Yes, there isn’t anything sensible (except some experiment). Even Uglify.js has big problems with ES6 and Google Closure Compile can minify ES6 only after transpiling it into ES5.

This is why I had to resign from writing an entire chapter about optimizing delivery of JS code to the browsers.

Node.js is released too often

When I started writing the book, the latest version of Node.js was 4.4. When I finished, Node.js 6.2 was out. Ouch.

Of course I had to rewrite the whole chapter about ES6 support in Node.js!

It’s not funny, Node.js developers!

npm packages </3

We all know well the JavaScript fatigue and it’s not just a fancy buzzword — it’s a real thing. The best example? My BEMQuery’s boilerplate has 30 modules responsible for the most basic things. 15 of them are used to create super simple tests. 8 of them are used to just bundle BEMQuery into one file in UMD format.

Don’t get me wrong: hypermodularization is a very good thing, but at the same time it’s just a pain in the neck. I decided to use karma to run my tests and just because of that I was forced to include plugins even for running tests in particular browsers. Yep, the tool that’s created to run tests in browsers uses a plugin to… run tests in browsers. The same with rollup.js, the super simple bundler: plugins for everything. It’s not wrong, it’s just tiring.

Is it the issue with the modules themselves? Not really. It’s rather an issue with the idea of how these modules should be used inside JS applications. The case of left-pad shown that hypermodularization works when the community behaves responsibly. I have the feeling that we’re trying to modularize too much. At the same time I also have the feeling that some things could be modularized more. I believe that somewhere there lays a thin border of sane modularization. I hope that we still hadn’t crossed it.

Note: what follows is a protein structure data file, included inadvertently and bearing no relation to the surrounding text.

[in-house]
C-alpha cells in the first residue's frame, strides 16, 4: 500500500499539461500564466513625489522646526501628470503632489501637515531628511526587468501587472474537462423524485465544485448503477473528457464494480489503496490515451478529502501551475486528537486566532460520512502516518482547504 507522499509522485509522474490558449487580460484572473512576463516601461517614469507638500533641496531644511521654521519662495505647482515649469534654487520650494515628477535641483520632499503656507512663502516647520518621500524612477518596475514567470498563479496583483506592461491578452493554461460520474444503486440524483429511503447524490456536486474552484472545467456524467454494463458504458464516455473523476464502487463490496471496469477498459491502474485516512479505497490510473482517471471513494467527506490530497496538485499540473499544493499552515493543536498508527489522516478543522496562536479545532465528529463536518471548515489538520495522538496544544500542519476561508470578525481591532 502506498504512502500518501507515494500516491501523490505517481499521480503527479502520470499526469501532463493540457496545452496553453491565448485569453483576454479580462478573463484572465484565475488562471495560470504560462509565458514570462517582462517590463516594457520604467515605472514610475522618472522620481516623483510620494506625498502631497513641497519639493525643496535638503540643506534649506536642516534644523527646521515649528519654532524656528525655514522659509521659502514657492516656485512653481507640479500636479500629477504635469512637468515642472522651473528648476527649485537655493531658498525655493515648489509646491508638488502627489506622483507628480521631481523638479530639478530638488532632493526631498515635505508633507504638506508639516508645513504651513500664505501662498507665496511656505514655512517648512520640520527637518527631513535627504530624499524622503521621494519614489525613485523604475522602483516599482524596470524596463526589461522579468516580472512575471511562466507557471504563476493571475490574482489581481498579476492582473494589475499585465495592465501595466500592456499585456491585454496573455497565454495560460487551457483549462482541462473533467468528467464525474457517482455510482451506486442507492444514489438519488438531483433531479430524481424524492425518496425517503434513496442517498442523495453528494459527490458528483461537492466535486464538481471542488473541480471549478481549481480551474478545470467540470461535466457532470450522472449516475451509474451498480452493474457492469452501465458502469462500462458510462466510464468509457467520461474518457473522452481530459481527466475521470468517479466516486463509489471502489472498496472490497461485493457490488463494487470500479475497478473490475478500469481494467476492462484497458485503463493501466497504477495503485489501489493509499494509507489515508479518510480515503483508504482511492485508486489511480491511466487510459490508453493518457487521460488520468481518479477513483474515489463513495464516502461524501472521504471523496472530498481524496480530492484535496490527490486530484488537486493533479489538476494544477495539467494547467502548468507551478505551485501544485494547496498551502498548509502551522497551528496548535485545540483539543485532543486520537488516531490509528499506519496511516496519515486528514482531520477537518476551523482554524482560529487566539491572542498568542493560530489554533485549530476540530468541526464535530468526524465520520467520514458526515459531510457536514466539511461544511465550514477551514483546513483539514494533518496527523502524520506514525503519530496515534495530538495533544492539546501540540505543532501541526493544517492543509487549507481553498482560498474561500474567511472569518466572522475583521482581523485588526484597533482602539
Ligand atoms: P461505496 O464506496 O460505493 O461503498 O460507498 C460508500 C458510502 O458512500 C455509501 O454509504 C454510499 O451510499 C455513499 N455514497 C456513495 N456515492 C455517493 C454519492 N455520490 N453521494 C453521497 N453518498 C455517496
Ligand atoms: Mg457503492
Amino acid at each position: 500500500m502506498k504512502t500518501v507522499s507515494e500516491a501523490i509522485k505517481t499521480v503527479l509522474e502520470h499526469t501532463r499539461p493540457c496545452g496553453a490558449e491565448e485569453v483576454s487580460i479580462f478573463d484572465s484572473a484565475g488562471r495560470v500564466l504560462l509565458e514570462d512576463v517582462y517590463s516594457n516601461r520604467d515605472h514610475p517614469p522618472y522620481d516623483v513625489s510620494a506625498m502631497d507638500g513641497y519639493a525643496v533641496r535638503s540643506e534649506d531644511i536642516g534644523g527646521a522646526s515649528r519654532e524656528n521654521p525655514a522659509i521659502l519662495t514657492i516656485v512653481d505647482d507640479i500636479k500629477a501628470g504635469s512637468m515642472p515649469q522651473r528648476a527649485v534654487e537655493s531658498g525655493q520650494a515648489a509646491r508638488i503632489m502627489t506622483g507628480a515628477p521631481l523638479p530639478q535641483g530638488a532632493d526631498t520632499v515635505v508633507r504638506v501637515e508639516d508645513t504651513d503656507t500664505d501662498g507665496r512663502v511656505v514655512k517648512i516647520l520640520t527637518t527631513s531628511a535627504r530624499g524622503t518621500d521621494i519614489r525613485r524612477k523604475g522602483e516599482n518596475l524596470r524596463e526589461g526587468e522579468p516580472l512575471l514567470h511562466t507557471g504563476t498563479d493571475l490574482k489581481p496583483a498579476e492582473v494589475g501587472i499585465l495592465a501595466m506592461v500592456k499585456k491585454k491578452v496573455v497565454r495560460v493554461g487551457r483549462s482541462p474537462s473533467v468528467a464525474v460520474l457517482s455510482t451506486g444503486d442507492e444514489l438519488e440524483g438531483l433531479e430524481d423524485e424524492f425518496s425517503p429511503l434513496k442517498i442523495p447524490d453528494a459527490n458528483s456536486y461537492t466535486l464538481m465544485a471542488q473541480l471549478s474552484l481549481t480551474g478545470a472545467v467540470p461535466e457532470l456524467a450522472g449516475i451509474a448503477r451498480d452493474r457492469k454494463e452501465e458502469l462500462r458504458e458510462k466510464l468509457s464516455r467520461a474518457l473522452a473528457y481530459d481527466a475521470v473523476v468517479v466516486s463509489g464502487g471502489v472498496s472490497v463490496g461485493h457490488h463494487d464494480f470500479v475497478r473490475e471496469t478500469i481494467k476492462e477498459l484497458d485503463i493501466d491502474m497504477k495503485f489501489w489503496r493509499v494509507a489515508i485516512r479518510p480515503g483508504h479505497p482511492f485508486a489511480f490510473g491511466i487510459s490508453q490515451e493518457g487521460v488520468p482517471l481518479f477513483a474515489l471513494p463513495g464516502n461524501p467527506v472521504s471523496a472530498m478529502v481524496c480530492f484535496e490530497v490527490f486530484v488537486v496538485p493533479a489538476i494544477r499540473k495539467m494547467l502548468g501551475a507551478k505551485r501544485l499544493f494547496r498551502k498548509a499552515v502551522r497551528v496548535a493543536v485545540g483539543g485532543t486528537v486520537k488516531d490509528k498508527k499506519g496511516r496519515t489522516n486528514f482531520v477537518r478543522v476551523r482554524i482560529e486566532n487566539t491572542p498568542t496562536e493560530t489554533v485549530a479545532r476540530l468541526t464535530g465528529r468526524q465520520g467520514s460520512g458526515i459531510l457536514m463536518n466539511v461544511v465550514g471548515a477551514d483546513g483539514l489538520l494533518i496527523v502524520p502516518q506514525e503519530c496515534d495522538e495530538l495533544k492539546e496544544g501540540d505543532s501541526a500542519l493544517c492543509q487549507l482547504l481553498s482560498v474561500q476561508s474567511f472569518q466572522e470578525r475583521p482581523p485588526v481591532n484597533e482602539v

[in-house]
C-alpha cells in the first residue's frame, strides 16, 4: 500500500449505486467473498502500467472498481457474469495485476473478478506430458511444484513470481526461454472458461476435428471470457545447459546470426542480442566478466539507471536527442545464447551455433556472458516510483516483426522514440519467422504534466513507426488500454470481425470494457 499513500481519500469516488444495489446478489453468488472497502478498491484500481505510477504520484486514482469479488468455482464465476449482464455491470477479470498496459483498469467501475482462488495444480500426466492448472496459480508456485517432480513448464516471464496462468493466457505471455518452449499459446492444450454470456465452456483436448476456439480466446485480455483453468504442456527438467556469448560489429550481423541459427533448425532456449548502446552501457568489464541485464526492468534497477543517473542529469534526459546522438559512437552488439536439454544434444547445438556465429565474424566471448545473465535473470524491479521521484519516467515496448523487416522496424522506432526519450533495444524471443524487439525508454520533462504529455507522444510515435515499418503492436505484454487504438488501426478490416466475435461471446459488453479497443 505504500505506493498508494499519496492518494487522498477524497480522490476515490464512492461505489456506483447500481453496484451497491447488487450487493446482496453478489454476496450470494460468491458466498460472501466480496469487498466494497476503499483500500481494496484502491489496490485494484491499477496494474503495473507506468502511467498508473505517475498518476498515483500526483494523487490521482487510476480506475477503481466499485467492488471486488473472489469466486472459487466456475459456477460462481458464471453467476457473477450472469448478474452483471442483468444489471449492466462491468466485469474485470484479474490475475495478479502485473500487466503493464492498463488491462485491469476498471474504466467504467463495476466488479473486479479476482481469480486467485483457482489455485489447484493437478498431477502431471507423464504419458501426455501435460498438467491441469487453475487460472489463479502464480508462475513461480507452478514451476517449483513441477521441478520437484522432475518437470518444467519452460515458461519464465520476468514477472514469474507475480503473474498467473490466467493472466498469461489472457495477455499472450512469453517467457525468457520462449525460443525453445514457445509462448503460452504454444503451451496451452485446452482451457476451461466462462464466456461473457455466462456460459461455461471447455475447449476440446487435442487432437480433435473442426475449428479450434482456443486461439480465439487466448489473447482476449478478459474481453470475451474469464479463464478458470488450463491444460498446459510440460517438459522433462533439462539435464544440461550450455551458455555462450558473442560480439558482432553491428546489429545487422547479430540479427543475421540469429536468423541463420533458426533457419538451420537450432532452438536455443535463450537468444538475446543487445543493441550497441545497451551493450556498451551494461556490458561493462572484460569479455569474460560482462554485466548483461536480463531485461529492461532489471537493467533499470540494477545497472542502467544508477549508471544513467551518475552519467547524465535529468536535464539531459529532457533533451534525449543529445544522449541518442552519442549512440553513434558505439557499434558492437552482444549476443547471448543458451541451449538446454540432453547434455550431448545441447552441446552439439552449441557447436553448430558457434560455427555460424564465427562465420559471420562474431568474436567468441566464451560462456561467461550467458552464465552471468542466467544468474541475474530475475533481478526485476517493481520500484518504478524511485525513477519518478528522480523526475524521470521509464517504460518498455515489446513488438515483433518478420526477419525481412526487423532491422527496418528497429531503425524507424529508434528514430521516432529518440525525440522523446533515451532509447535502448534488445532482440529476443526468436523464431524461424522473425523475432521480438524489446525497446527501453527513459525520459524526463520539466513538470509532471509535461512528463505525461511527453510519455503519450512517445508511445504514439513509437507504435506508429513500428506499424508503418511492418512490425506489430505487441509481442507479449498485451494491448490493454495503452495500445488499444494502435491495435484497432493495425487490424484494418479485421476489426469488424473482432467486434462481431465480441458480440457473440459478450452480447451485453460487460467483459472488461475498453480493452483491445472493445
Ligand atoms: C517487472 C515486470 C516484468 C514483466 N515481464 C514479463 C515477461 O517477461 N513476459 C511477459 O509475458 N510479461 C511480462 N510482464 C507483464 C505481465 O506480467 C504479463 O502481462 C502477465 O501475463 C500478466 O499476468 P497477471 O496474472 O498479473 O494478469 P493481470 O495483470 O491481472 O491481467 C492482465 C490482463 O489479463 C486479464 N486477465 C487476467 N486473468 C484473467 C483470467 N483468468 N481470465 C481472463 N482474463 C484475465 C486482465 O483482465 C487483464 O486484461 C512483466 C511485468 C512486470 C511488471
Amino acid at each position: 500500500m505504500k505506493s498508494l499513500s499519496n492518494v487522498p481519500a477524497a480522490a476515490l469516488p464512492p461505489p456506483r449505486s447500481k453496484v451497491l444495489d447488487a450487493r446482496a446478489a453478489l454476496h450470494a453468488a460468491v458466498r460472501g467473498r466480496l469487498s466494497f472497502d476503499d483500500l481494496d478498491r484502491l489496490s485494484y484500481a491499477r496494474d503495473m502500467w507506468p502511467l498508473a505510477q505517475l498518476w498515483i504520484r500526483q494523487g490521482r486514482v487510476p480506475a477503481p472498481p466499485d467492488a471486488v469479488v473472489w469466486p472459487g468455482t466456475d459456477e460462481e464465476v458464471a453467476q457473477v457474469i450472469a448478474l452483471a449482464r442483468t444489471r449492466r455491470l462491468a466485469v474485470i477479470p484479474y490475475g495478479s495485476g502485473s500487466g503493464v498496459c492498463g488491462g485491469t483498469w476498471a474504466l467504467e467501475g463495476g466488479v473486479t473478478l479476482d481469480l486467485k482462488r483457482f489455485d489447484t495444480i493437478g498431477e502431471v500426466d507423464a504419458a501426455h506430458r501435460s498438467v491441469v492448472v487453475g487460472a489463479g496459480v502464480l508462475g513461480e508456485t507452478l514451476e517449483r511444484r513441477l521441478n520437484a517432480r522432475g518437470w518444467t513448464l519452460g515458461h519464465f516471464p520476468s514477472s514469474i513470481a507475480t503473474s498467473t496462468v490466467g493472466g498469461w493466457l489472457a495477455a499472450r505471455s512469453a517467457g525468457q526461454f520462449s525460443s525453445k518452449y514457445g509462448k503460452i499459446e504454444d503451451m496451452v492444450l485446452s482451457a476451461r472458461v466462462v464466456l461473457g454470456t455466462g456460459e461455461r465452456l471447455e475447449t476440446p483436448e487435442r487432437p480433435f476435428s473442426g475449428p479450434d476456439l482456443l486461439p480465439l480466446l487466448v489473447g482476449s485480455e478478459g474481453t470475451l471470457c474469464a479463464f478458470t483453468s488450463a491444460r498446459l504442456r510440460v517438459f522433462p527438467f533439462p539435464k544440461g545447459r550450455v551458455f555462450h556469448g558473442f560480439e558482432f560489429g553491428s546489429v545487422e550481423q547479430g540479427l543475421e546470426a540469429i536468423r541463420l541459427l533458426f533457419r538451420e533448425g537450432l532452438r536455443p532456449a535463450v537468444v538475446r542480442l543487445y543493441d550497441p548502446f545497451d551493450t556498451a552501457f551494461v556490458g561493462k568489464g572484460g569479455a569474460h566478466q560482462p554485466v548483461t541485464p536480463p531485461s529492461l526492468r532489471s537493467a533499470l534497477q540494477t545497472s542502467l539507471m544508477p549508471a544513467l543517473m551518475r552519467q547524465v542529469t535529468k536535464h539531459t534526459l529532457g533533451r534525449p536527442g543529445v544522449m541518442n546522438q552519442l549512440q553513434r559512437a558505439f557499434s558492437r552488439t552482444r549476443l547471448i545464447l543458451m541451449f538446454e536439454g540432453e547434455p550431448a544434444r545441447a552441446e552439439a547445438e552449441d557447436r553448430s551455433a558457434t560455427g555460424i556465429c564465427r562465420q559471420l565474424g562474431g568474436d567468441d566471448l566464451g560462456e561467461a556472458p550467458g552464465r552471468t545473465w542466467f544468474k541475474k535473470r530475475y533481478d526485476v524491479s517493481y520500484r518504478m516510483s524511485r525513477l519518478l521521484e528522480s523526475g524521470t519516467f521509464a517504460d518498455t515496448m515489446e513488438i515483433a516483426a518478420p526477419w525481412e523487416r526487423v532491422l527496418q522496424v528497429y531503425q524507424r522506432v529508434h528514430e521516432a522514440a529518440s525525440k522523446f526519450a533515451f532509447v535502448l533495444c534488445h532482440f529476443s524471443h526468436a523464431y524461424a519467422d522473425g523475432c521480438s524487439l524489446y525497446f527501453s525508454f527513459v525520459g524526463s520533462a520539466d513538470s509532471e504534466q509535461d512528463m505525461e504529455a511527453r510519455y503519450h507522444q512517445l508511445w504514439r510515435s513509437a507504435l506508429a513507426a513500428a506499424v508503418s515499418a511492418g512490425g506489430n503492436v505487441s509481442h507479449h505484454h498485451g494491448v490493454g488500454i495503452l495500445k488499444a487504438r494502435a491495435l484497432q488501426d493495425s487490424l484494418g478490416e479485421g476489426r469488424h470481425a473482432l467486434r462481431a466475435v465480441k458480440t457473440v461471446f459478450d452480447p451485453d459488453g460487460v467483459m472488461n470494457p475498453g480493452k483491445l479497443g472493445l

BTW did I mention that installing these 30 modules fetches around 500 dependencies?

npm version <3

I had no idea that npm has such a brilliant feature just to simplify publishing new semver compatible versions of our packages. All you have to do is to type npm version major/minor/patch inside console and press Enter. Then npm will bump the version of your package inside package.json file and prepare Git tags for it. PURE AWESOMENESS!

npm scripts > Grunt/gulp?

I’ve also experimented with ditching Grunt/gulp in favor of old, plain npm scripts. It works, but it can be really tiring and after a while the pollution in our package.json file could be much bigger than we anticipated.

For small projects (well, BEMQuery is a small project so far) npm scripts are better than Grunt/gulp (no boilerplate, no tool-dependent plugins etc.), but for bigger projects their super simplicity could be a big issue (we just need some boilerplate in such large code!).

GH Pages = documentation

My project includes one more experiment: documentation published as GitHub Pages and generated by super simple npm script.

Documentation built and published by one simple command? Maybe it’s not amazing, but I hope it serves its purpose well.

There is Alt+PrtSc shortcut

If you’re as nerdy as I am, you probably haven’t noticed that you don’t have to use Gimp to cut off the only window you’re interested in from the print screen of your Ultra HD 3 monitors’ desktop. You can simply use Alt+PrtSc!

Yes, I know…

That’s all I’ve learned when writing my book. I hope these tips will be of some use to you!